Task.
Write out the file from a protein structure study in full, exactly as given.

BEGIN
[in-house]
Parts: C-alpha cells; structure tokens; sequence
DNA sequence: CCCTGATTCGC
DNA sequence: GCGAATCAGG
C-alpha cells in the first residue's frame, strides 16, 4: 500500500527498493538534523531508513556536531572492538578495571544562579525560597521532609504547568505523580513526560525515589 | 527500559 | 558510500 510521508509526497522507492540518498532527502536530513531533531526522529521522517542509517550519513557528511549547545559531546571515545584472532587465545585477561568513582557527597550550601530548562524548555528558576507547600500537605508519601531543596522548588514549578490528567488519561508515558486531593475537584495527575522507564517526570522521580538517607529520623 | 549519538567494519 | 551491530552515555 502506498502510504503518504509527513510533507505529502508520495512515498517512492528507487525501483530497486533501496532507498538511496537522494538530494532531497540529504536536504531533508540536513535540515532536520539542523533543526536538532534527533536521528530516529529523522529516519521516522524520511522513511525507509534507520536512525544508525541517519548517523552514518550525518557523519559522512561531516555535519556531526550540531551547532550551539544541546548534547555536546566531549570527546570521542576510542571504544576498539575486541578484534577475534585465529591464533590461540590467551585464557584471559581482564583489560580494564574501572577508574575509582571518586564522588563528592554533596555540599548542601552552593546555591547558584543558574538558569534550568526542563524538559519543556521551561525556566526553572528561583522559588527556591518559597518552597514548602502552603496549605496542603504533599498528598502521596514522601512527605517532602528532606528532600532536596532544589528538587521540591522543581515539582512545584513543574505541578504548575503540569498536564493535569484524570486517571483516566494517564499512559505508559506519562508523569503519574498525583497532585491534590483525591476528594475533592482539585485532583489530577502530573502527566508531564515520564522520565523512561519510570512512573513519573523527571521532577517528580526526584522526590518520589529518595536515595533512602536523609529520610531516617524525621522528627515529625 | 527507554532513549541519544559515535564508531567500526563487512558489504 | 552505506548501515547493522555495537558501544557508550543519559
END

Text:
[in-house]
Parts: C-alpha cells; structure tokens; sequence
DNA sequence: CCCTGATTCGC
DNA sequence: GCGAATCAGG
C-alpha cells in the first residue's frame, strides 16, 4: 500500500527498493538534523531508513556536531572492538578495571544562579525560597521532609504547568505523580513526560525515589 | 527500559 | 558510500 510521508509526497522507492540518498532527502536530513531533531526522529521522517542509517550519513557528511549547545559531546571515545584472532587465545585477561568513582557527597550550601530548562524548555528558576507547600500537605508519601531543596522548588514549578490528567488519561508515558486531593475537584495527575522507564517526570522521580538517607529520623 | 549519538567494519 | 551491530552515555 502506498502510504503518504509527513510533507505529502508520495512515498517512492528507487525501483530497486533501496532507498538511496537522494538530494532531497540529504536536504531533508540536513535540515532536520539542523533543526536538532534527533536521528530516529529523522529516519521516522524520511522513511525507509534507520536512525544508525541517519548517523552514518550525518557523519559522512561531516555535519556531526550540531551547532550551539544541546548534547555536546566531549570527546570521542576510542571504544576498539575486541578484534577475534585465529591464533590461540590467551585464557584471559581482564583489560580494564574501572577508574575509582571518586564522588563528592554533596555540599548542601552552593546555591547558584543558574538558569534550568526542563524538559519543556521551561525556566526553572528561583522559588527556591518559597518552597514548602502552603496549605496542603504533599498528598502521596514522601512527605517532602528532606528532600532536596532544589528538587521540591522543581515539582512545584513543574505541578504548575503540569498536564493535569484524570486517571483516566494517564499512559505508559506519562508523569503519574498525583497532585491534590483525591476528594475533592482539585485532583489530577502530573502527566508531564515520564522520565523512561519510570512512573513519573523527571521532577517528580526526584522526590518520589529518595536515595533512602536523609529520610531516617524525621522528627515529625 | 527507554532513549541519544559515535564508531567500526563487512558489504 | 552505506548501515547493522555495537558501544557508550543519559